I believe many of us observe and act without the important added element of reflection. We are always so busy moving from one place to the next that we don’t take the time to really absorb the lives in the space around us. We continue to be conquerors of time and experiences. This is not always conscious; it is not a purposeful way of being, yet by beginning to think differently – slowing and surely, we will change. After reading Beyond Guilt Trips, I will make time after the return of a trip to talk about uncomfortable moments, to process them with a friend, and to make it okay that my experience may not have just been full of Instagrammable moments
Lesley Brannen, editor of AdventureTravelNews
A Favorite Quote from the Book: “None of us have a manual for dealing with the different ways our differences and advantages make us feel, or how our identities play out abroad or at home. We do, however, have small choices of how we navigate what and who might be in front of us. In the process of attending more carefully with each other and listening to each other’s stories, we might even heal a bit of ourselves.” (page 86)
A Key Takeaway: Zoom Out, Zoom In, Stay Present
Even with her expertise in the field of identity and difference, Dr. Taranath shares that she still doesn’t always know how to navigate awkward situations or uncomfortable feelings that come up when traveling. She stresses the importance of giving yourself grace, staying present, and moving forward with a willingness to admit when you are wrong or don’t know something. Remembering to “zoom out, zoom in and stay present” will stick with me long after I finished this book.
Zooming out means taking a step back from your feelings and looking at the larger picture. We live in an unequal and unjust world. Acknowledging that fact and the systemic and structural layers at play puts each unique situation within a larger context. When we are faced with those facts through experiences at home and abroad, we can get stuck in a place of guilt or shame. It takes a conscious commitment to feel and process the weight of inequality and injustice in the world or how privilege plays a part. It is a continual learning process and it takes practice–it takes space. Taking an initial step back from our personal perspective and emotional response gives us some room to move forward. Zooming out acknowledges that nobody is given a manual. Much of what we feel in challenging moments requires navigating something larger than any individual experience.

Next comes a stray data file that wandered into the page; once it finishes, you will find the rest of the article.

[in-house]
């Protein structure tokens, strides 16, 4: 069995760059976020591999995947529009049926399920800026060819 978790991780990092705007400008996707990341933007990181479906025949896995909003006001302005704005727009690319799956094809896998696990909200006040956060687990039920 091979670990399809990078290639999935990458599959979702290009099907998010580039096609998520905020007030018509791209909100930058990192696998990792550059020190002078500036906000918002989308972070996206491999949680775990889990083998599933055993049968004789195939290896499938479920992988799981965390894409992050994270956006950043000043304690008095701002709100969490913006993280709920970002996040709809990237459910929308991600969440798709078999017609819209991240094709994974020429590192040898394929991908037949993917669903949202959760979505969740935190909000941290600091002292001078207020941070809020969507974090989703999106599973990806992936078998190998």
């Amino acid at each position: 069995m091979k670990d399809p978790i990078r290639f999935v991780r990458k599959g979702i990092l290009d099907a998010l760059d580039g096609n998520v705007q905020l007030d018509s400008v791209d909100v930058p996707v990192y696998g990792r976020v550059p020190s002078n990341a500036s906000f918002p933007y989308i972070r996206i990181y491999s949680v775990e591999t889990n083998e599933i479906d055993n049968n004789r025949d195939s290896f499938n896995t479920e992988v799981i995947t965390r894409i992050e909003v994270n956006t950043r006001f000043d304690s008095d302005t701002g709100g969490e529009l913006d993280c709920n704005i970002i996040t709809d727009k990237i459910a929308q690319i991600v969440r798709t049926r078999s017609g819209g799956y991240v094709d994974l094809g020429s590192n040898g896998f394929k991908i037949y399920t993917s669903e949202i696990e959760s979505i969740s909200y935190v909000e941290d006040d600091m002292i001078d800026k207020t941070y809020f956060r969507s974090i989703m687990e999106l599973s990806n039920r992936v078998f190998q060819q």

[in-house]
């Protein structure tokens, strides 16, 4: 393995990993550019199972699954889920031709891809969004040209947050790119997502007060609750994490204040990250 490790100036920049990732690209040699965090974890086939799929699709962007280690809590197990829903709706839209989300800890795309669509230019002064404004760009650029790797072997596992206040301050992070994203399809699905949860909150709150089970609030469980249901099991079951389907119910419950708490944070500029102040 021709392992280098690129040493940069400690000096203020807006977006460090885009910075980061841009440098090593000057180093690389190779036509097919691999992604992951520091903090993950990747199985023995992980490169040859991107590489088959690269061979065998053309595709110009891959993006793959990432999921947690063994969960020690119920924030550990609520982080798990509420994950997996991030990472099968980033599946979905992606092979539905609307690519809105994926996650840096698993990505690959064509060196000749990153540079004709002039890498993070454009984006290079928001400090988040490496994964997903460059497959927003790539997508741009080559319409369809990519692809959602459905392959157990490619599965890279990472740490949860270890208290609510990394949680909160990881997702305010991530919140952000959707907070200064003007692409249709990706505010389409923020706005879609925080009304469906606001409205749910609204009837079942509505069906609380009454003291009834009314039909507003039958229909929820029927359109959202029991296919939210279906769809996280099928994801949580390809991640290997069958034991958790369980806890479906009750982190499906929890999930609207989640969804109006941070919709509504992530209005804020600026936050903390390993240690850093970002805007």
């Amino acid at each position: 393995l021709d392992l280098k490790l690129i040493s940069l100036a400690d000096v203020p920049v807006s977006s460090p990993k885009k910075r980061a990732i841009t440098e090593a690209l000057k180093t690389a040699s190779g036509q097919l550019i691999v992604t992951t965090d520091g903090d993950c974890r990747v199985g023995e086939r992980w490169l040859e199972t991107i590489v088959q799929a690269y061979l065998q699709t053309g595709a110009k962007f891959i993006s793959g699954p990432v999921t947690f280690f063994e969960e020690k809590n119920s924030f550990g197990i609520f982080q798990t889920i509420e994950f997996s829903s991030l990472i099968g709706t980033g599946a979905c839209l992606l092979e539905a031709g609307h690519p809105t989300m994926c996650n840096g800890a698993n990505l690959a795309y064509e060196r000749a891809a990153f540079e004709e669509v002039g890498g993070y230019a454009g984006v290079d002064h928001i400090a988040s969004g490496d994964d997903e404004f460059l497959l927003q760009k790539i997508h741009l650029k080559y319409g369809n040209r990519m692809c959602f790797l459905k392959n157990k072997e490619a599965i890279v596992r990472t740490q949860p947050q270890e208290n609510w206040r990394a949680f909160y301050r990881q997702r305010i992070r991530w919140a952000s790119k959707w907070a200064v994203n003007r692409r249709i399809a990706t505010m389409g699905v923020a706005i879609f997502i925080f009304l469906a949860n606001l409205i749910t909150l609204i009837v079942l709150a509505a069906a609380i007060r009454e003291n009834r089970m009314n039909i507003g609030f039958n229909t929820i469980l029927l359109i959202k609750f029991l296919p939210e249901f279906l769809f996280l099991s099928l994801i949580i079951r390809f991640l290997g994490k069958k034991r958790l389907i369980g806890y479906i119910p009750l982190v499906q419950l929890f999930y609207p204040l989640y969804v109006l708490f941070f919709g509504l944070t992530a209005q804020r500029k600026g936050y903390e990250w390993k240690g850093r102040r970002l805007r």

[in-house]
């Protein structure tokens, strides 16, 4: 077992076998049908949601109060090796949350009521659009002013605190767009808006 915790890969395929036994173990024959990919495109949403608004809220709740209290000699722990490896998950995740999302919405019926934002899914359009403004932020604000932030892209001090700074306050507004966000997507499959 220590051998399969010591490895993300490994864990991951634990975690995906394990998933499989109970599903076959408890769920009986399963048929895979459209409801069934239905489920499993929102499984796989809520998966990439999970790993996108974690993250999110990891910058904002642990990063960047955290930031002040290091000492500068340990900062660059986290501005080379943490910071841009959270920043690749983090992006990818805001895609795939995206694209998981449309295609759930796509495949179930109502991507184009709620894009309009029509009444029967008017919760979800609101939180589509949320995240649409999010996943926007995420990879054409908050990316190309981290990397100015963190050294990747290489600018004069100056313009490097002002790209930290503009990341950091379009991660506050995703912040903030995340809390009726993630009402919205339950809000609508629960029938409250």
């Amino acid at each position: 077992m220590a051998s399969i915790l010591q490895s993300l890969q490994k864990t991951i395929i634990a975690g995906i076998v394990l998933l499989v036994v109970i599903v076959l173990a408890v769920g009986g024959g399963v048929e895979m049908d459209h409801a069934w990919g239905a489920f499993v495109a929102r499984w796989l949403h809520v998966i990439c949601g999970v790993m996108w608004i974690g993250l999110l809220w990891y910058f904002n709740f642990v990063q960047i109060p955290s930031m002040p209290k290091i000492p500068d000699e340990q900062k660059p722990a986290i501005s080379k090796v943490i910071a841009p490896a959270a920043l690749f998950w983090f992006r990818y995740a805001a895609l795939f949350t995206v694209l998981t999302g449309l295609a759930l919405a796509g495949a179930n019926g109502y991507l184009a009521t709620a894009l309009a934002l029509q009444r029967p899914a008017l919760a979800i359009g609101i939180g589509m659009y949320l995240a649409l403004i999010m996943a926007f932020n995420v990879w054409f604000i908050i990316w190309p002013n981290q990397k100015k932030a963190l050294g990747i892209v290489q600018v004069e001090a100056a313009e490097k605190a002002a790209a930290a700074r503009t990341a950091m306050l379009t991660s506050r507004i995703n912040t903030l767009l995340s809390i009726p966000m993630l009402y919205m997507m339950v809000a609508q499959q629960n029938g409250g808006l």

Staying zoomed out too long, however, can lead to shut-down. It can feel like the inequalities of the world are just too big to process, let alone change. We may be tempted to pull back completely and ignore the opportunity to zoom in during an interaction or experience. Zooming in means making an intentional effort to focus on what Dr. Taranath describes in the quote above as “those small choices of how we navigate what and who might be in front of us.”
Zooming in, to me, reflects the decision to be present with the moment and connect with the people right in front of you. Once you have made the choice to be present, you can “attend more carefully to each other’s stories.” Making a mental commitment to stay present, breathe, and actively listen has allowed me to hear stories and experiences across differences in a way I hadn’t before–through this book club and beyond.
Sharon Conceicao, ATTA community lead Latin America
A Favorite Quote from the Book: “I offer these stories as a medley of voices, perspectives, and emotions. Like a juggler who’s gradually learning to incorporate more and more balls into her act, holding many stories in our minds and hearts at once requires us to stretch, absorb, and grow.” (p. 100).
A Key Takeaway: Traveling to a different reality is the only way for some people to think deeply about their ethnic, economic, and geographic identity.
It’s a fact that traveling to a destination that’s very different from our everyday reality makes us all reflect on and question our identity, often from cultural, ethnic, and religious points of view.
As an example, Dr. Taranath detailed how she experienced her own questions of identity in different parts of the world due to how other travelers or residents interacted and responded to her as an American who is the daughter of Indian immigrants. Though it is different in every place, the interactions can be very meaningful.
The book also very sensitively detailed to us how external geographic, political, and economic complexities can prompt internal reflection by travelers in ways they hadn’t expected. While expansive, this new awareness and perspective can also cause feelings of guilt or discomfort that reverberate long after the trip after one returns to the relative comfort of their own home.
For those who have the courage to integrate this new perspective, Dr. Anu takes us by the hand through various stories from people of all different ethnicities and how they experienced these “shocks” in global travel, which helps us see we are not alone in these feelings.